Please Note: This article is written for users of the following Microsoft Excel versions: 2007, 2010, 2013, and 2016. If you are using an earlier version (Excel 2003 or earlier), this tip may not work for you. For a version of this tip written specifically for earlier versions of Excel, click here: Shading Based on Odds and Evens.
by Allen Wyatt
(last updated November 21, 2015)
If you have a series of values in a range of cells, you might want to use different formatting to differentiate the odd numbers from the even numbers. The way you do this is through the use of the Conditional Formatting feature in Excel. Follow these steps:
Figure 1. The New Formatting Rule dialog box.
With this conditional formatting applied, if the cell is odd it will be one color and if even it will be another. If the cell contains text, the cell will be uncolored, meaning it will have the color of the cell before you added the conditional formatting. The conditional formatting overrides any formatting you put on the cell, so even if you try to change the cell color via the tools on the ribbons, the conditional formatting takes precedence.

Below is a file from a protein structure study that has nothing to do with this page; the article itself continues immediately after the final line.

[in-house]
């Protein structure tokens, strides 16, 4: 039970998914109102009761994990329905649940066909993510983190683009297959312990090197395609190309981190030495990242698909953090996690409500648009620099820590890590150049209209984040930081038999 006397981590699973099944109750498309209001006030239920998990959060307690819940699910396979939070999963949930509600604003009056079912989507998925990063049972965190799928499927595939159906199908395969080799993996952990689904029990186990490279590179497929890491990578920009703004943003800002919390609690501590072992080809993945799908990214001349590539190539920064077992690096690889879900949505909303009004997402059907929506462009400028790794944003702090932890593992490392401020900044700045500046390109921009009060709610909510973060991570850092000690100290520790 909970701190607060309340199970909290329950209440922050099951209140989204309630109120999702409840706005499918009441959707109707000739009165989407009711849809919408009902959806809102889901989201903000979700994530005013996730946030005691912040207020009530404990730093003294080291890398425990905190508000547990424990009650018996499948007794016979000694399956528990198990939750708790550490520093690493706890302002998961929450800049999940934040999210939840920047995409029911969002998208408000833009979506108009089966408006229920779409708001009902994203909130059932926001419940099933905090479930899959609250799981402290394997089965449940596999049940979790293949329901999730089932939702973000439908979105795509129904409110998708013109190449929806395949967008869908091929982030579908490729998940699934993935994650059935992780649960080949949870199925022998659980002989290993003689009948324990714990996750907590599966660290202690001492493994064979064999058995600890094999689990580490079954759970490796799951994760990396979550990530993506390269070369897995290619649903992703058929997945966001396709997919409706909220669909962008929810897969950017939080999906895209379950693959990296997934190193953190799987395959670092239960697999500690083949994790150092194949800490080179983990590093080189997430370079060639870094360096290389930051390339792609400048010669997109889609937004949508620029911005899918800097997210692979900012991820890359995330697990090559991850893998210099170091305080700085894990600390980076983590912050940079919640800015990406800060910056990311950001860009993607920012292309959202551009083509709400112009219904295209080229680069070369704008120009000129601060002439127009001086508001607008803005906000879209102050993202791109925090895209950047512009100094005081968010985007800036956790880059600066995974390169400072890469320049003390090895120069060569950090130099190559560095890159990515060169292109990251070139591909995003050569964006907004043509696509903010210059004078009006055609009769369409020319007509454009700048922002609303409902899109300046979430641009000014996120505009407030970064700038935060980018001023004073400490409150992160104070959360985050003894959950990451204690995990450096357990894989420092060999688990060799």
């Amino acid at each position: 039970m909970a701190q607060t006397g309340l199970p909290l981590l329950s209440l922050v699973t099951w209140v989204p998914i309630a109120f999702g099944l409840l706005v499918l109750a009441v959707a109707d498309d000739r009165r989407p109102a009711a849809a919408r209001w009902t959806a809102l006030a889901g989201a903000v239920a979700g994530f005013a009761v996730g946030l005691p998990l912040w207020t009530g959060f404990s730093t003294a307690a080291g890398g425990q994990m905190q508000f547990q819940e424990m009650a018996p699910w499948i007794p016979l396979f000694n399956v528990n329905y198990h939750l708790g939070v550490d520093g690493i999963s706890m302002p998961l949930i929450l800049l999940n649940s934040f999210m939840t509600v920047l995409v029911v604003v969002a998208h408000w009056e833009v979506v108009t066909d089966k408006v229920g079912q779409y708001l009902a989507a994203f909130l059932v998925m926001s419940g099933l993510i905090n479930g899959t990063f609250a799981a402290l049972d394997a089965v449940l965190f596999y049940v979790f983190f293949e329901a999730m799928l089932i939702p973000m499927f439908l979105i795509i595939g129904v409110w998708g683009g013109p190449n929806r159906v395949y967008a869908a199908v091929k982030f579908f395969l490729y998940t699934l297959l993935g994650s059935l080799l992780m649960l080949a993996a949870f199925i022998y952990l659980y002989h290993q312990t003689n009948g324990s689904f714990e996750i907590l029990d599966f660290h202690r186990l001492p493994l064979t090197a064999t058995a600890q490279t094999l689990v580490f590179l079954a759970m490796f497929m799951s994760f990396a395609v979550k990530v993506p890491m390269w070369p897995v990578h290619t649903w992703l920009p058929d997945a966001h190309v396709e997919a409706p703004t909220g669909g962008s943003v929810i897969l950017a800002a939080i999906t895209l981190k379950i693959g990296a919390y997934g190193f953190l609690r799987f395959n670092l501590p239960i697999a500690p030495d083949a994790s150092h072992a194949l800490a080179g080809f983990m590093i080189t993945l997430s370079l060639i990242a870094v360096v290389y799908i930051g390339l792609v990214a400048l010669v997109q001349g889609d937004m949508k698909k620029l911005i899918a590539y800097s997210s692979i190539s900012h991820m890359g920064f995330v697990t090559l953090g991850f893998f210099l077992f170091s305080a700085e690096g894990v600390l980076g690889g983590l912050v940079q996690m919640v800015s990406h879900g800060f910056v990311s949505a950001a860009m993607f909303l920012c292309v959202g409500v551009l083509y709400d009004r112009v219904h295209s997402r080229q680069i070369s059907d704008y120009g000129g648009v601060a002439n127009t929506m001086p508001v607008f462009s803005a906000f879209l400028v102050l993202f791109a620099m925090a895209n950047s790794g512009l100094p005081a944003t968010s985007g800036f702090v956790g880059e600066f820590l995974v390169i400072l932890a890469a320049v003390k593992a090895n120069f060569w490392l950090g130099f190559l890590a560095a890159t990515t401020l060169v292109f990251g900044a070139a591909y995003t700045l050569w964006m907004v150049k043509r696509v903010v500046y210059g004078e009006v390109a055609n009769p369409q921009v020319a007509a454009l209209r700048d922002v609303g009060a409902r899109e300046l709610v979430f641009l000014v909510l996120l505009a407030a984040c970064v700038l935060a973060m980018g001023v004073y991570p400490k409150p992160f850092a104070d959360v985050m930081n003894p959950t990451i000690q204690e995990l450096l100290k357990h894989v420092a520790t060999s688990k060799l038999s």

The MOD function isn't the only thing you can use in your formula. If you want to determine whether the cell contains an odd value (step 6), you could use the following:
Similarly, if you want to determine if the cell contains an even value (step 11), you could use the following:
ExcelTips is your source for cost-effective Microsoft Excel training. This tip (6260) applies to Microsoft Excel 2007, 2010, 2013, and 2016. You can find a version of this tip for the older menu interface of Excel here: Shading Based on Odds and Evens.
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